Félix Vallotton – painted Encyclopedia of Time

Félix Vallotton (1865 – 1925) is a Swiss artist who lived and worked in the last quarter of the 19th and in the first quarter of the 20th century.

He spent most of his life in France, but remained in his heart a true Swiss – analytical, accurate, practical, impartially true to reality.

He was born in Lausanne, in a protestant family with four children. His father owned a pharmacy, later buying a chocolate factory but experiencing financial troubles in business. His mother was a carpenter’s daughter. Virtue, hardworking, friendly – his family was the epitome of the best in a protestant family.

Félix realized his talent as quite young – in his high school years he took lessons with a local artist who encouraged him to continue his education in arts.

Convincing his family, he went to Paris in 1882, where Félix enrolled in the renowned Julian Art Academie. His teachers there were the renowned artists Boulanger and Lefebvre, but it should be noted that he has not been among their favorites. Maybe that’s why Felix left the academy and continued his studies at Ecole des Beaux-Arts. He has spent much of his time in the Louvre museum to study the works of Leonardo, Dürer and Holbain. He was also a fan of Edward Manet, Goya and Ingres (especially).

During his first long stay in Paris, which lasted over fifteen years, he learned arts and painted intensively. In addition to painting, during this period he did also wood engraving, press illustrations, book illustrations, and theater poster projects. He even tried to write theatre plays and novels, but over time he began focusing more and more on visual arts.

In this first period of his life and work, Félix became friends with a group of Nabi artists, but remained “the alien” for them. He lived mainly from wood-engraved portraits and illustrations. One of his main sponsors and admirers was the publisher Thadee Nathanson, whose family has introduced the painter to the Parisian artistic avant-garde group – Stefan Malarme, Marcel Proust, Claude Debussy, and others.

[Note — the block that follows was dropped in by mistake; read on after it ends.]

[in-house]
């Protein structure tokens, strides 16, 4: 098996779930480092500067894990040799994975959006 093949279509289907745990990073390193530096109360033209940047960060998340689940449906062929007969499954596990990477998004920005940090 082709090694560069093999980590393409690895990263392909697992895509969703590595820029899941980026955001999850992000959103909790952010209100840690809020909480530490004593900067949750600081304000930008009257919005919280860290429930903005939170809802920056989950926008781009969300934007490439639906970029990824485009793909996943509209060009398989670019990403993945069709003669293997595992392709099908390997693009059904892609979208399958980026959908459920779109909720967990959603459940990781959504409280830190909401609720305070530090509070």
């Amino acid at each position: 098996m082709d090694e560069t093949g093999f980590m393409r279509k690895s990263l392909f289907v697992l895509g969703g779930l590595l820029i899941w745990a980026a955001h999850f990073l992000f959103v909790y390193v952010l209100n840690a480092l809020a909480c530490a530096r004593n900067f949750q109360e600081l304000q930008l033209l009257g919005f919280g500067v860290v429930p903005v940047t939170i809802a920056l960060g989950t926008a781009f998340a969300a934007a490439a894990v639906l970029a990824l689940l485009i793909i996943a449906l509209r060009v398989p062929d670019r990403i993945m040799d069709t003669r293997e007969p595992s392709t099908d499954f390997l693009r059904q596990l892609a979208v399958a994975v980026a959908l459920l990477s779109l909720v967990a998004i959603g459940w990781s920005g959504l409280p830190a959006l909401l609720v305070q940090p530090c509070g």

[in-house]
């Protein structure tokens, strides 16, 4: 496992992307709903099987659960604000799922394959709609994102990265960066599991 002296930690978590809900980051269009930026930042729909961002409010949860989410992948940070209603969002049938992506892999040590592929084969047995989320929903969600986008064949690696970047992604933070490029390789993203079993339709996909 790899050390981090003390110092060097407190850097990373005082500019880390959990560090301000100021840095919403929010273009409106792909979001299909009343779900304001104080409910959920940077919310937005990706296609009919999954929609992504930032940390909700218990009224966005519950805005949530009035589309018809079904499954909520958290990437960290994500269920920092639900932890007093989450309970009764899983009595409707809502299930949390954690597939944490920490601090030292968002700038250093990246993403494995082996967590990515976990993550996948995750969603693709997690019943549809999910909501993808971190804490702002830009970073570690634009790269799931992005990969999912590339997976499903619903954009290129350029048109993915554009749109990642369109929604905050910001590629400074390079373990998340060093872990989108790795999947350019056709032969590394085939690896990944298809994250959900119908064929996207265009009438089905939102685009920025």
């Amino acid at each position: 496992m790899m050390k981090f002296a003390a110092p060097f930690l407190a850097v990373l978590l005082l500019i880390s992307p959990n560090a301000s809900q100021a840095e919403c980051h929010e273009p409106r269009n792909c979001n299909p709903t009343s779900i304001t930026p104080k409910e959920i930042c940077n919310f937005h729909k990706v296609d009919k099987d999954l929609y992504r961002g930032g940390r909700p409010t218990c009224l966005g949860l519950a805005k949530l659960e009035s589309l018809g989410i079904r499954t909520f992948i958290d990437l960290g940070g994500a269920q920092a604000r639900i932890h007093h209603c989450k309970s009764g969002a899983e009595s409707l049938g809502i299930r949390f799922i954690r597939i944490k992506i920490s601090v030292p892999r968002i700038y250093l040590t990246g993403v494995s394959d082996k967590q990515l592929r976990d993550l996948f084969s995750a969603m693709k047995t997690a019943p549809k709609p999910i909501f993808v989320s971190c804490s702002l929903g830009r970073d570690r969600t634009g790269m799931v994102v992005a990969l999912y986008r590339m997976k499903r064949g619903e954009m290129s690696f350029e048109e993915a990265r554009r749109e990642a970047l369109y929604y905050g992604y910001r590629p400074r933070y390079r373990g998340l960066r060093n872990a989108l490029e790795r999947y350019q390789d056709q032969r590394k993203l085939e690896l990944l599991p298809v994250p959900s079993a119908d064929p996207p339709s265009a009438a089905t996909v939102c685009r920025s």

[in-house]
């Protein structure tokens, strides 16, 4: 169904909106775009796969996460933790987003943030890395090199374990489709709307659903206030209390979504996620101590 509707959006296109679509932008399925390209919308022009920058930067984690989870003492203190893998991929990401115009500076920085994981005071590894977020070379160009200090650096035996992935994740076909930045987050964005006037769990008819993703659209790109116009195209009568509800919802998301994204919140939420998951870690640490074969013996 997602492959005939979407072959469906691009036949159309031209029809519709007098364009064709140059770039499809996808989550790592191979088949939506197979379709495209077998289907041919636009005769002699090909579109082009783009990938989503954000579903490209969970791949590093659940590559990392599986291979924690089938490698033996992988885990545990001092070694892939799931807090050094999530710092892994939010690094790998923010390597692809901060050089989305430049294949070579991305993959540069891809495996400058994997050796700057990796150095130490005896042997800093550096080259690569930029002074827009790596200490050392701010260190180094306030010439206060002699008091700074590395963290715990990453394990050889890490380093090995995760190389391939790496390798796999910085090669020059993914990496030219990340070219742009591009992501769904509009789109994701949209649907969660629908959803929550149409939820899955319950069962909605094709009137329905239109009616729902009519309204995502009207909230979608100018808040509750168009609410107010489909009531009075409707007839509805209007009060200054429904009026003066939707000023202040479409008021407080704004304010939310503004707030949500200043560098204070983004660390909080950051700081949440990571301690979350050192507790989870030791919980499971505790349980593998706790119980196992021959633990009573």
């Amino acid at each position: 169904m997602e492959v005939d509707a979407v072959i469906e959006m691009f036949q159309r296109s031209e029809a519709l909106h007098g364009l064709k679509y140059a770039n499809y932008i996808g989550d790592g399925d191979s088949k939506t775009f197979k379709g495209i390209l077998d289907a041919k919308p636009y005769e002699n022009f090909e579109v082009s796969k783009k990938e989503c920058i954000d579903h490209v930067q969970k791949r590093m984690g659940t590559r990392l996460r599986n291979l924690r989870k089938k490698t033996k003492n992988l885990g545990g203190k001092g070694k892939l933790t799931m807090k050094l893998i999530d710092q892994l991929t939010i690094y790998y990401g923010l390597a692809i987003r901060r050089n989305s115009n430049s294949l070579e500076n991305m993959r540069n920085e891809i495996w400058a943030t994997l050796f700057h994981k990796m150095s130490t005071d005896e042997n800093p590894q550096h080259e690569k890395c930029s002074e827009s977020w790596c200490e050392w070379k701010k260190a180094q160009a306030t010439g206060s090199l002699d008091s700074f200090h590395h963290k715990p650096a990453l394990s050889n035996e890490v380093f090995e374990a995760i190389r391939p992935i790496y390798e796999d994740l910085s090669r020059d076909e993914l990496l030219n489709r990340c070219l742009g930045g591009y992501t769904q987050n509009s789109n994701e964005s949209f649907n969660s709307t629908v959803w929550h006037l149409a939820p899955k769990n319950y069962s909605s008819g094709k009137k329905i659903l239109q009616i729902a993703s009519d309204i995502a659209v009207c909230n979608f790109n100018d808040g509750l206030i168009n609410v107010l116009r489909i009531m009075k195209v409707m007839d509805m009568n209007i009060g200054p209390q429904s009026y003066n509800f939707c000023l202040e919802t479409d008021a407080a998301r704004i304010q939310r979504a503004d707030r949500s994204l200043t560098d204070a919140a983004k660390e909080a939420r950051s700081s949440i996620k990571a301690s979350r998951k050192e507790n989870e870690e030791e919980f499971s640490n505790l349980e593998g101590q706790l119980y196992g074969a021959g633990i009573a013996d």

His work as an engraver deserves special attention during this period. Félix Vallotton has revived and built on the tradition of wood engraving in France.

He left a large number of engraved portraits of famous contemporaries, not just French ones. These portraits give an idea of his subtle psychological flair and his ability to analyze and type characters. To a great extent, they are an interesting human “encyclopedia” from which much can be learned. Félix left many portraits of celebrities of the time – writers, philosophers, poets, statesmen. Among the others, one of the Bulgarian prime ministers Mr.Stambolov was also engraved by Félix Vallotton.

Art critics refer to his rich heritage as belonging to the art styles of “post-impressionism” and “symbolism.” In his first creative period, Félix Vallotton also worked in a specific post-impressionist style called “cloazonism”, which features evenly cououred objects and shapes surrounded by dark contours. One of the most famous cloazonists is Paul Gauguin. Cloazonism contributes significantly to the emergence and development of modernism, mainly through the use of the typical colour separation technique.

It is precisely in Valaton’s cloazonistic works (“Bistro”, “Street Passage”, “Sitting Naked Woman”, etc.) where one can notice his analytic gift and his ability to construct typical characters and situations, as well as his a little bit ironic and biting sense of humor. In a sense, these works give us reason to compare the work of Félix Vallotton with the work of such distinguished writers as Charles Dickens and Honore de Balzac. A classic storyteller in the artist’s skin. Encyclopedia of that time, in engravings and paintings.

In his younger years, Félix shared his life with Helen Chatenay, with whom he has lived for ten years. Then, parting with her, he made a sudden turn in his life – linking his life to the wealthy widow Gabrielle Rodrigues-Henriques, mother of three children and daughter of the famed gallerist Alexandre Bernheim. The family settled down to live on the right bank of the Seine, and Félix completely indulged in painting.